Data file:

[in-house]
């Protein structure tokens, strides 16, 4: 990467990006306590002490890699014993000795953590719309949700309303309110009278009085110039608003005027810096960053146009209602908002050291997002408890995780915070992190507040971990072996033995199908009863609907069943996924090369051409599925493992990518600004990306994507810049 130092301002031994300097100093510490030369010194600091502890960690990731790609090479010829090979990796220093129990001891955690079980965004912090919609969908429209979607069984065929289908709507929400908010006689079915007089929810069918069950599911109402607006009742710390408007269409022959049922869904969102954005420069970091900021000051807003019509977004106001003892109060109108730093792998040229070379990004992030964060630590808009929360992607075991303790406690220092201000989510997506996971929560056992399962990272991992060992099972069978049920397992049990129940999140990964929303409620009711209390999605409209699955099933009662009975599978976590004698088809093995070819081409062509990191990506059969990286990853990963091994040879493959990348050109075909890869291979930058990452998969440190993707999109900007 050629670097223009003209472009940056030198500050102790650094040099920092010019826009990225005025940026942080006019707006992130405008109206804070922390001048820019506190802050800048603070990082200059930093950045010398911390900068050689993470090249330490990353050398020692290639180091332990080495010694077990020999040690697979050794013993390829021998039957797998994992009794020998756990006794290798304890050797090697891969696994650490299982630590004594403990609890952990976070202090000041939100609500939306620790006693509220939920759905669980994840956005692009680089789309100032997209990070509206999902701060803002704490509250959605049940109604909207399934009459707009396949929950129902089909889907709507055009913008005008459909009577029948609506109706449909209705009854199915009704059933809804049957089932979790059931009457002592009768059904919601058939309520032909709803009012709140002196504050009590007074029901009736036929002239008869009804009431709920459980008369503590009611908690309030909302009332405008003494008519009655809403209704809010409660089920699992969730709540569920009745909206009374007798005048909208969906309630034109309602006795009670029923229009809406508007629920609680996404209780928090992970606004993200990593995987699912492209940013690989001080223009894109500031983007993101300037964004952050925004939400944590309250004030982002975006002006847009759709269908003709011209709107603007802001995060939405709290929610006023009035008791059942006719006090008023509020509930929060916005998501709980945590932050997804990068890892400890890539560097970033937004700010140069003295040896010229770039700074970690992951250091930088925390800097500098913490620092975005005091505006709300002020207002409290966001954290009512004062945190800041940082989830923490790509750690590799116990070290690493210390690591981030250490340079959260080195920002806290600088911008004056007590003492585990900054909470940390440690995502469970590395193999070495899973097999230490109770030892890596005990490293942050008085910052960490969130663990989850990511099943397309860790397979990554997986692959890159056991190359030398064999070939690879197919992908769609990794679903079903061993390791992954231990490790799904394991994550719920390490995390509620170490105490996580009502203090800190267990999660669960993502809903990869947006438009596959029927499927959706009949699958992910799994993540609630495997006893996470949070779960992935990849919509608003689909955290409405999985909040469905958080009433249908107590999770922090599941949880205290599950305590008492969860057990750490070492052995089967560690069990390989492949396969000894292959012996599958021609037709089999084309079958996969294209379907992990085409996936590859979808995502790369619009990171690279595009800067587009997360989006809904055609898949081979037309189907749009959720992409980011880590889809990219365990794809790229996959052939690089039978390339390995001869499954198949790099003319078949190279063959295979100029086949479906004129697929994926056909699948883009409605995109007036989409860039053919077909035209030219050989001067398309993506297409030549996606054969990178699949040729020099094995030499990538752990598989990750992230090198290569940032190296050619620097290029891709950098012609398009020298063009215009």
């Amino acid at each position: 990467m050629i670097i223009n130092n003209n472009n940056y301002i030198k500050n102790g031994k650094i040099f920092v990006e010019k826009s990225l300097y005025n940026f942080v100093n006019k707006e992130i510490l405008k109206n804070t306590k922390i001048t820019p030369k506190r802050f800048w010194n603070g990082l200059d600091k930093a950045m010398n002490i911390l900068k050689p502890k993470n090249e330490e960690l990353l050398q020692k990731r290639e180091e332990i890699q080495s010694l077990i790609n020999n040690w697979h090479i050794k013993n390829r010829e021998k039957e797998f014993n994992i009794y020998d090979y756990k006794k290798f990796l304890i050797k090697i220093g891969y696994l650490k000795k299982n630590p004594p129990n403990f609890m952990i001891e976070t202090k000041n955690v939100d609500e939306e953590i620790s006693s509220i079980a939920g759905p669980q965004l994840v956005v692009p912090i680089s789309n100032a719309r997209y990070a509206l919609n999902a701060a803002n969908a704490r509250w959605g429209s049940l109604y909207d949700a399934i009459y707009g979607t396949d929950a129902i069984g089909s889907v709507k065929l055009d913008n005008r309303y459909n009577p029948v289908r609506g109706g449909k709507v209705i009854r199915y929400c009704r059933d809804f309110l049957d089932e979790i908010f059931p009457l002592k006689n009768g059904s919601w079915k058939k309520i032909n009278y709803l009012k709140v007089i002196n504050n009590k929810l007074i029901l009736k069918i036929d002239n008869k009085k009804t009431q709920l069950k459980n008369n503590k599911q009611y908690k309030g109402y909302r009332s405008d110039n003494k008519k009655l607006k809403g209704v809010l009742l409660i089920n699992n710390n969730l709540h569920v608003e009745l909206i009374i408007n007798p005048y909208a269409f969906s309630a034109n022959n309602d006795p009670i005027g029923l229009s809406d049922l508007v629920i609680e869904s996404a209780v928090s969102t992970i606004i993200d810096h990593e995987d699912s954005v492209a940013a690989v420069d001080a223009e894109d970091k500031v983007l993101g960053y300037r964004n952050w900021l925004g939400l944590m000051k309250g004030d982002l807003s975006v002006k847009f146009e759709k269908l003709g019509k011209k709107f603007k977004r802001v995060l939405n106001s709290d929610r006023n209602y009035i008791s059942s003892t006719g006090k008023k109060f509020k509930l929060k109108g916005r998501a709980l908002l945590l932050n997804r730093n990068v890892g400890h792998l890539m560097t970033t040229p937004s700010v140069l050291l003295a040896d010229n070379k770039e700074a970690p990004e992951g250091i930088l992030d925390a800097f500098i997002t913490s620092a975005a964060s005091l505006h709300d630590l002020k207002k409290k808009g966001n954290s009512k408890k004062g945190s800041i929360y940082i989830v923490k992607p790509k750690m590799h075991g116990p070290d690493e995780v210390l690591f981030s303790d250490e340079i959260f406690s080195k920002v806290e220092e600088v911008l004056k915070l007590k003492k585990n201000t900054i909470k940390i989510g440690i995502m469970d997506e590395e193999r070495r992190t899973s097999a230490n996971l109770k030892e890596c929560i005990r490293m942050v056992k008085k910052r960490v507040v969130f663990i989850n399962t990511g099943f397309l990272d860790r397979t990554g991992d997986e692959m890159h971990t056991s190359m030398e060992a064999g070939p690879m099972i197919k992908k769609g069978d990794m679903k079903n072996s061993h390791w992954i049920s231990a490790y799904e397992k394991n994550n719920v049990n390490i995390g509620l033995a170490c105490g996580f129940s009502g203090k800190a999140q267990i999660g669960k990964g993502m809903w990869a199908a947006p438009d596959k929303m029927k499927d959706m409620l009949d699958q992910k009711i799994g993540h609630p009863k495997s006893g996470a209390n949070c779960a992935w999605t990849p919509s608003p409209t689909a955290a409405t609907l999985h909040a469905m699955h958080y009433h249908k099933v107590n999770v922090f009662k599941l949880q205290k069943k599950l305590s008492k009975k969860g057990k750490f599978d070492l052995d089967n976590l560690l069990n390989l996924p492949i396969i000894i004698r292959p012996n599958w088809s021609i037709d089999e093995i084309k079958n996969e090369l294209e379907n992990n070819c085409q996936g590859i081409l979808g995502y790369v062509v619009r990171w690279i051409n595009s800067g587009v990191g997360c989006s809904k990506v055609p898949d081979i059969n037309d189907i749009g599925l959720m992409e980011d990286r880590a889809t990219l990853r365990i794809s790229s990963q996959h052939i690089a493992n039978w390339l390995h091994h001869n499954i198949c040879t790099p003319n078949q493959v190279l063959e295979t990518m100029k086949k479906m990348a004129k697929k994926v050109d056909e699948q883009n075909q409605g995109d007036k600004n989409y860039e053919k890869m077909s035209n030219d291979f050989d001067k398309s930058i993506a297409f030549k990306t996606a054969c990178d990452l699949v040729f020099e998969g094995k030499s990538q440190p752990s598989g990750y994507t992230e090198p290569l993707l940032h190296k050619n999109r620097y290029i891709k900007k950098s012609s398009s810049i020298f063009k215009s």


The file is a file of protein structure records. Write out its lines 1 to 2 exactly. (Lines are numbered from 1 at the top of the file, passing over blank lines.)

[in-house]
């Protein structure tokens, strides 16, 4: 990467990006306590002490890699014993000795953590719309949700309303309110009278009085110039608003005027810096960053146009209602908002050291997002408890995780915070992190507040971990072996033995199908009863609907069943996924090369051409599925493992990518600004990306994507810049 130092301002031994300097100093510490030369010194600091502890960690990731790609090479010829090979990796220093129990001891955690079980965004912090919609969908429209979607069984065929289908709507929400908010006689079915007089929810069918069950599911109402607006009742710390408007269409022959049922869904969102954005420069970091900021000051807003019509977004106001003892109060109108730093792998040229070379990004992030964060630590808009929360992607075991303790406690220092201000989510997506996971929560056992399962990272991992060992099972069978049920397992049990129940999140990964929303409620009711209390999605409209699955099933009662009975599978976590004698088809093995070819081409062509990191990506059969990286990853990963091994040879493959990348050109075909890869291979930058990452998969440190993707999109900007 050629670097223009003209472009940056030198500050102790650094040099920092010019826009990225005025940026942080006019707006992130405008109206804070922390001048820019506190802050800048603070990082200059930093950045010398911390900068050689993470090249330490990353050398020692290639180091332990080495010694077990020999040690697979050794013993390829021998039957797998994992009794020998756990006794290798304890050797090697891969696994650490299982630590004594403990609890952990976070202090000041939100609500939306620790006693509220939920759905669980994840956005692009680089789309100032997209990070509206999902701060803002704490509250959605049940109604909207399934009459707009396949929950129902089909889907709507055009913008005008459909009577029948609506109706449909209705009854199915009704059933809804049957089932979790059931009457002592009768059904919601058939309520032909709803009012709140002196504050009590007074029901009736036929002239008869009804009431709920459980008369503590009611908690309030909302009332405008003494008519009655809403209704809010409660089920699992969730709540569920009745909206009374007798005048909208969906309630034109309602006795009670029923229009809406508007629920609680996404209780928090992970606004993200990593995987699912492209940013690989001080223009894109500031983007993101300037964004952050925004939400944590309250004030982002975006002006847009759709269908003709011209709107603007802001995060939405709290929610006023009035008791059942006719006090008023509020509930929060916005998501709980945590932050997804990068890892400890890539560097970033937004700010140069003295040896010229770039700074970690992951250091930088925390800097500098913490620092975005005091505006709300002020207002409290966001954290009512004062945190800041940082989830923490790509750690590799116990070290690493210390690591981030250490340079959260080195920002806290600088911008004056007590003492585990900054909470940390440690995502469970590395193999070495899973097999230490109770030892890596005990490293942050008085910052960490969130663990989850990511099943397309860790397979990554997986692959890159056991190359030398064999070939690879197919992908769609990794679903079903061993390791992954231990490790799904394991994550719920390490995390509620170490105490996580009502203090800190267990999660669960993502809903990869947006438009596959029927499927959706009949699958992910799994993540609630495997006893996470949070779960992935990849919509608003689909955290409405999985909040469905958080009433249908107590999770922090599941949880205290599950305590008492969860057990750490070492052995089967560690069990390989492949396969000894292959012996599958021609037709089999084309079958996969294209379907992990085409996936590859979808995502790369619009990171690279595009800067587009997360989006809904055609898949081979037309189907749009959720992409980011880590889809990219365990794809790229996959052939690089039978390339390995001869499954198949790099003319078949190279063959295979100029086949479906004129697929994926056909699948883009409605995109007036989409860039053919077909035209030219050989001067398309993506297409030549996606054969990178699949040729020099094995030499990538752990598989990750992230090198290569940032190296050619620097290029891709950098012609398009020298063009215009």